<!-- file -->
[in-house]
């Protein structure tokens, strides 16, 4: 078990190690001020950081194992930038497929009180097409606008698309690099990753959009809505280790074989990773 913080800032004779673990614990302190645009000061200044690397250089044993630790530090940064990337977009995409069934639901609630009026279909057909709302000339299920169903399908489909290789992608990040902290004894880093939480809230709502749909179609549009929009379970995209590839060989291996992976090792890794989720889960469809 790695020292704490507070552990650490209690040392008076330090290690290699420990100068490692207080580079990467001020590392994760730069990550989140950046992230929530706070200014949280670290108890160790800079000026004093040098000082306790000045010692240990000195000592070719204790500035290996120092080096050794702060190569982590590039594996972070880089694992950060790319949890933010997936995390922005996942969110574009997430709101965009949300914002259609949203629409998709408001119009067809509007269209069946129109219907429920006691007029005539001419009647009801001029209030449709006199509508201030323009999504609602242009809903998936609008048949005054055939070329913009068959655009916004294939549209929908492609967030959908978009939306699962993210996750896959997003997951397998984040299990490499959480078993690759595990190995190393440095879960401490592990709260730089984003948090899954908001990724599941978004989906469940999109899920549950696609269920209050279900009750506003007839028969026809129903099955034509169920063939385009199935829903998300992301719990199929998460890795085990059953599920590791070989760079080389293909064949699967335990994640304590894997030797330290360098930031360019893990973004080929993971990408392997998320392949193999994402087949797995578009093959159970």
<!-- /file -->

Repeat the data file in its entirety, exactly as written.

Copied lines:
[in-house]
């Protein structure tokens, strides 16, 4: 078990190690001020950081194992930038497929009180097409606008698309690099990753959009809505280790074989990773 913080800032004779673990614990302190645009000061200044690397250089044993630790530090940064990337977009995409069934639901609630009026279909057909709302000339299920169903399908489909290789992608990040902290004894880093939480809230709502749909179609549009929009379970995209590839060989291996992976090792890794989720889960469809 790695020292704490507070552990650490209690040392008076330090290690290699420990100068490692207080580079990467001020590392994760730069990550989140950046992230929530706070200014949280670290108890160790800079000026004093040098000082306790000045010692240990000195000592070719204790500035290996120092080096050794702060190569982590590039594996972070880089694992950060790319949890933010997936995390922005996942969110574009997430709101965009949300914002259609949203629409998709408001119009067809509007269209069946129109219907429920006691007029005539001419009647009801001029209030449709006199509508201030323009999504609602242009809903998936609008048949005054055939070329913009068959655009916004294939549209929908492609967030959908978009939306699962993210996750896959997003997951397998984040299990490499959480078993690759595990190995190393440095879960401490592990709260730089984003948090899954908001990724599941978004989906469940999109899920549950696609269920209050279900009750506003007839028969026809129903099955034509169920063939385009199935829903998300992301719990199929998460890795085990059953599920590791070989760079080389293909064949699967335990994640304590894997030797330290360098930031360019893990973004080929993971990408392997998320392949193999994402087949797995578009093959159970």